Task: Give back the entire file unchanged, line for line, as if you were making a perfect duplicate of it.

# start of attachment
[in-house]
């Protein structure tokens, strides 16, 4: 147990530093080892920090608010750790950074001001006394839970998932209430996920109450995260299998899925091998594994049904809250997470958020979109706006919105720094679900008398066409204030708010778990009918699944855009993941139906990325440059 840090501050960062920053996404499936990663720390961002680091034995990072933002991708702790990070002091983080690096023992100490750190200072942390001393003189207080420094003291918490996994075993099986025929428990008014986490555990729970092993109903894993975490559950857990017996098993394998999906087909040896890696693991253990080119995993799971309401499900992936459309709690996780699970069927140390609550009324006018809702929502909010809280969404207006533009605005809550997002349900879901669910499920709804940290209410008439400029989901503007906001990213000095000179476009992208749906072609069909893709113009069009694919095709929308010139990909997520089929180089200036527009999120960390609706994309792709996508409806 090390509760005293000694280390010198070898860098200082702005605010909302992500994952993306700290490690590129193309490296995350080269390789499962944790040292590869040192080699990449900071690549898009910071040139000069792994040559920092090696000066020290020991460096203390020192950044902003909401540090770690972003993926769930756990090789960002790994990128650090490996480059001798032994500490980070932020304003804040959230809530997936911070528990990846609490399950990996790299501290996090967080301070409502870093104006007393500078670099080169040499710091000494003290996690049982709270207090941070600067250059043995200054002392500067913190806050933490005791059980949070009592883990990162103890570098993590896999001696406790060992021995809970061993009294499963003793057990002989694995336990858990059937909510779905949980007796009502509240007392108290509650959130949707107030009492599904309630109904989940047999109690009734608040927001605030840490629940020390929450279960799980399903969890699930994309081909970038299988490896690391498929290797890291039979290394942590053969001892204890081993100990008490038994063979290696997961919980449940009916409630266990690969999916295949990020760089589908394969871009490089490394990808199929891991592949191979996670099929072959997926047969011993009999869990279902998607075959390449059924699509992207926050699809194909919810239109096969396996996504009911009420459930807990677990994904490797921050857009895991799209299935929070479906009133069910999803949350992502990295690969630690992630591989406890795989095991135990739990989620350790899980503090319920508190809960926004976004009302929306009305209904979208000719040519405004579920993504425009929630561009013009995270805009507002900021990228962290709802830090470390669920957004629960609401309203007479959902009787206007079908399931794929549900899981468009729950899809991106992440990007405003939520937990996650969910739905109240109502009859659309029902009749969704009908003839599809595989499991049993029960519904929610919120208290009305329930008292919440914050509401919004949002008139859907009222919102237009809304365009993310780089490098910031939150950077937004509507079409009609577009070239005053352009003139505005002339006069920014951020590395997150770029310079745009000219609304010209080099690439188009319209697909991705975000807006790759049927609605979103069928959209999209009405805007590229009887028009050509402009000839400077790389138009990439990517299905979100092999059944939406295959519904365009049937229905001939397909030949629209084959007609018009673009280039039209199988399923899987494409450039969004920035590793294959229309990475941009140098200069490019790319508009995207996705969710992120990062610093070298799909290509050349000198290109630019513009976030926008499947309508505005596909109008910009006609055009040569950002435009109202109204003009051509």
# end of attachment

[in-house]
């Protein structure tokens, strides 16, 4: 147990530093080892920090608010750790950074001001006394839970998932209430996920109450995260299998899925091998594994049904809250997470958020979109706006919105720094679900008398066409204030708010778990009918699944855009993941139906990325440059 840090501050960062920053996404499936990663720390961002680091034995990072933002991708702790990070002091983080690096023992100490750190200072942390001393003189207080420094003291918490996994075993099986025929428990008014986490555990729970092993109903894993975490559950857990017996098993394998999906087909040896890696693991253990080119995993799971309401499900992936459309709690996780699970069927140390609550009324006018809702929502909010809280969404207006533009605005809550997002349900879901669910499920709804940290209410008439400029989901503007906001990213000095000179476009992208749906072609069909893709113009069009694919095709929308010139990909997520089929180089200036527009999120960390609706994309792709996508409806 090390509760005293000694280390010198070898860098200082702005605010909302992500994952993306700290490690590129193309490296995350080269390789499962944790040292590869040192080699990449900071690549898009910071040139000069792994040559920092090696000066020290020991460096203390020192950044902003909401540090770690972003993926769930756990090789960002790994990128650090490996480059001798032994500490980070932020304003804040959230809530997936911070528990990846609490399950990996790299501290996090967080301070409502870093104006007393500078670099080169040499710091000494003290996690049982709270207090941070600067250059043995200054002392500067913190806050933490005791059980949070009592883990990162103890570098993590896999001696406790060992021995809970061993009294499963003793057990002989694995336990858990059937909510779905949980007796009502509240007392108290509650959130949707107030009492599904309630109904989940047999109690009734608040927001605030840490629940020390929450279960799980399903969890699930994309081909970038299988490896690391498929290797890291039979290394942590053969001892204890081993100990008490038994063979290696997961919980449940009916409630266990690969999916295949990020760089589908394969871009490089490394990808199929891991592949191979996670099929072959997926047969011993009999869990279902998607075959390449059924699509992207926050699809194909919810239109096969396996996504009911009420459930807990677990994904490797921050857009895991799209299935929070479906009133069910999803949350992502990295690969630690992630591989406890795989095991135990739990989620350790899980503090319920508190809960926004976004009302929306009305209904979208000719040519405004579920993504425009929630561009013009995270805009507002900021990228962290709802830090470390669920957004629960609401309203007479959902009787206007079908399931794929549900899981468009729950899809991106992440990007405003939520937990996650969910739905109240109502009859659309029902009749969704009908003839599809595989499991049993029960519904929610919120208290009305329930008292919440914050509401919004949002008139859907009222919102237009809304365009993310780089490098910031939150950077937004509507079409009609577009070239005053352009003139505005002339006069920014951020590395997150770029310079745009000219609304010209080099690439188009319209697909991705975000807006790759049927609605979103069928959209999209009405805007590229009887028009050509402009000839400077790389138009990439990517299905979100092999059944939406295959519904365009049937229905001939397909030949629209084959007609018009673009280039039209199988399923899987494409450039969004920035590793294959229309990475941009140098200069490019790319508009995207996705969710992120990062610093070298799909290509050349000198290109630019513009976030926008499947309508505005596909109008910009006609055009040569950002435009109202109204003009051509």